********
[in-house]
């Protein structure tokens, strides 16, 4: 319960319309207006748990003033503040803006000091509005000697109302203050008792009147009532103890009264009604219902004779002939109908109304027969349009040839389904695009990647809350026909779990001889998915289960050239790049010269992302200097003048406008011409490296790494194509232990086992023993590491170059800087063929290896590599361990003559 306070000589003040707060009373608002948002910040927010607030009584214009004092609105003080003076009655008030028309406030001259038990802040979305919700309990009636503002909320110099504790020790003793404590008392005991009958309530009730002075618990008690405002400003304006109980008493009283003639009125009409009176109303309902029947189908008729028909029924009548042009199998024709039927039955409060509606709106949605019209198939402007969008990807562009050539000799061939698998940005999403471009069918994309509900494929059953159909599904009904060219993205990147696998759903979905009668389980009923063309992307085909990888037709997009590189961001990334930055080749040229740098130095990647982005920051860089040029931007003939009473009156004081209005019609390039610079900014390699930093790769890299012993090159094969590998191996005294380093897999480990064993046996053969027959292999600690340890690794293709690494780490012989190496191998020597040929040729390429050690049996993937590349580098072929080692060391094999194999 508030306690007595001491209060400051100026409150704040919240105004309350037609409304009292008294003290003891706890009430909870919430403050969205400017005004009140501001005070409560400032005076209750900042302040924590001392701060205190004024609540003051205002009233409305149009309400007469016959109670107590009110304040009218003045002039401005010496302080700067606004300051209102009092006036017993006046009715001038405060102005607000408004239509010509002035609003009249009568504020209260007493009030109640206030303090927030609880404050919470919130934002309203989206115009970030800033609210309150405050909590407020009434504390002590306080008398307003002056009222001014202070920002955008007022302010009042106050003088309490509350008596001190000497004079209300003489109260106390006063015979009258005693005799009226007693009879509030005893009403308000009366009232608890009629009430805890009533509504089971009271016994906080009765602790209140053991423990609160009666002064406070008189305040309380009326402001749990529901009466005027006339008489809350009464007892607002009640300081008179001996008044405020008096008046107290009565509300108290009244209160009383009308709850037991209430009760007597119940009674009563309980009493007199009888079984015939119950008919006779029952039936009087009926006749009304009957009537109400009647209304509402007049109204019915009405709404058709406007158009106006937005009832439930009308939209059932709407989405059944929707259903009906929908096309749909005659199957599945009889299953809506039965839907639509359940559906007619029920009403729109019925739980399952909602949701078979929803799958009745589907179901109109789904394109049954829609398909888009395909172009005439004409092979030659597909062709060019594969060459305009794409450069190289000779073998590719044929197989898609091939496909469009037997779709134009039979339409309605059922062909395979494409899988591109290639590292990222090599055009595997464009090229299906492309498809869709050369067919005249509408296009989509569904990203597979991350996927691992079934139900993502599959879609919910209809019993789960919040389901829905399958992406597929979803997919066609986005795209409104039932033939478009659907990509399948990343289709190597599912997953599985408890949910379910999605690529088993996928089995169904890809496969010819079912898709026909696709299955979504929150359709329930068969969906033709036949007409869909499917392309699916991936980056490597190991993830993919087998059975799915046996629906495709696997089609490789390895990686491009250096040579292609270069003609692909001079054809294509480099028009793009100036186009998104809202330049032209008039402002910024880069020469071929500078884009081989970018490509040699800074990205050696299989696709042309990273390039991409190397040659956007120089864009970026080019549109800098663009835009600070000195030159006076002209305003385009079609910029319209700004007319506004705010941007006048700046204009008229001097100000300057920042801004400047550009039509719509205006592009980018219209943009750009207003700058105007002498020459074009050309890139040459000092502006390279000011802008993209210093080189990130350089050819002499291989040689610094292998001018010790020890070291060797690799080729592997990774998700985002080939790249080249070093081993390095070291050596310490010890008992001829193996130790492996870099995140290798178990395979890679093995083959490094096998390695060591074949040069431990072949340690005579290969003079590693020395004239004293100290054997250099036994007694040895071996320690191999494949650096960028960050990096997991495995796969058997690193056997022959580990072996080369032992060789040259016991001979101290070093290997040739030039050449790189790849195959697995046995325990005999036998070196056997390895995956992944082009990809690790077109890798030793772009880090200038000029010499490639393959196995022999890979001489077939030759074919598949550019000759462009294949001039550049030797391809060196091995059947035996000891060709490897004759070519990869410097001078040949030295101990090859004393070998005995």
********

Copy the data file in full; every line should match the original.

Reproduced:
[in-house]
């Protein structure tokens, strides 16, 4: 319960319309207006748990003033503040803006000091509005000697109302203050008792009147009532103890009264009604219902004779002939109908109304027969349009040839389904695009990647809350026909779990001889998915289960050239790049010269992302200097003048406008011409490296790494194509232990086992023993590491170059800087063929290896590599361990003559 306070000589003040707060009373608002948002910040927010607030009584214009004092609105003080003076009655008030028309406030001259038990802040979305919700309990009636503002909320110099504790020790003793404590008392005991009958309530009730002075618990008690405002400003304006109980008493009283003639009125009409009176109303309902029947189908008729028909029924009548042009199998024709039927039955409060509606709106949605019209198939402007969008990807562009050539000799061939698998940005999403471009069918994309509900494929059953159909599904009904060219993205990147696998759903979905009668389980009923063309992307085909990888037709997009590189961001990334930055080749040229740098130095990647982005920051860089040029931007003939009473009156004081209005019609390039610079900014390699930093790769890299012993090159094969590998191996005294380093897999480990064993046996053969027959292999600690340890690794293709690494780490012989190496191998020597040929040729390429050690049996993937590349580098072929080692060391094999194999 508030306690007595001491209060400051100026409150704040919240105004309350037609409304009292008294003290003891706890009430909870919430403050969205400017005004009140501001005070409560400032005076209750900042302040924590001392701060205190004024609540003051205002009233409305149009309400007469016959109670107590009110304040009218003045002039401005010496302080700067606004300051209102009092006036017993006046009715001038405060102005607000408004239509010509002035609003009249009568504020209260007493009030109640206030303090927030609880404050919470919130934002309203989206115009970030800033609210309150405050909590407020009434504390002590306080008398307003002056009222001014202070920002955008007022302010009042106050003088309490509350008596001190000497004079209300003489109260106390006063015979009258005693005799009226007693009879509030005893009403308000009366009232608890009629009430805890009533509504089971009271016994906080009765602790209140053991423990609160009666002064406070008189305040309380009326402001749990529901009466005027006339008489809350009464007892607002009640300081008179001996008044405020008096008046107290009565509300108290009244209160009383009308709850037991209430009760007597119940009674009563309980009493007199009888079984015939119950008919006779029952039936009087009926006749009304009957009537109400009647209304509402007049109204019915009405709404058709406007158009106006937005009832439930009308939209059932709407989405059944929707259903009906929908096309749909005659199957599945009889299953809506039965839907639509359940559906007619029920009403729109019925739980399952909602949701078979929803799958009745589907179901109109789904394109049954829609398909888009395909172009005439004409092979030659597909062709060019594969060459305009794409450069190289000779073998590719044929197989898609091939496909469009037997779709134009039979339409309605059922062909395979494409899988591109290639590292990222090599055009595997464009090229299906492309498809869709050369067919005249509408296009989509569904990203597979991350996927691992079934139900993502599959879609919910209809019993789960919040389901829905399958992406597929979803997919066609986005795209409104039932033939478009659907990509399948990343289709190597599912997953599985408890949910379910999605690529088993996928089995169904890809496969010819079912898709026909696709299955979504929150359709329930068969969906033709036949007409869909499917392309699916991936980056490597190991993830993919087998059975799915046996629906495709696997089609490789390895990686491009250096040579292609270069003609692909001079054809294509480099028009793009100036186009998104809202330049032209008039402002910024880069020469071929500078884009081989970018490509040699800074990205050696299989696709042309990273390039991409190397040659956007120089864009970026080019549109800098663009835009600070000195030159006076002209305003385009079609910029319209700004007319506004705010941007006048700046204009008229001097100000300057920042801004400047550009039509719509205006592009980018219209943009750009207003700058105007002498020459074009050309890139040459000092502006390279000011802008993209210093080189990130350089050819002499291989040689610094292998001018010790020890070291060797690799080729592997990774998700985002080939790249080249070093081993390095070291050596310490010890008992001829193996130790492996870099995140290798178990395979890679093995083959490094096998390695060591074949040069431990072949340690005579290969003079590693020395004239004293100290054997250099036994007694040895071996320690191999494949650096960028960050990096997991495995796969058997690193056997022959580990072996080369032992060789040259016991001979101290070093290997040739030039050449790189790849195959697995046995325990005999036998070196056997390895995956992944082009990809690790077109890798030793772009880090200038000029010499490639393959196995022999890979001489077939030759074919598949550019000759462009294949001039550049030797391809060196091995059947035996000891060709490897004759070519990869410097001078040949030295101990090859004393070998005995």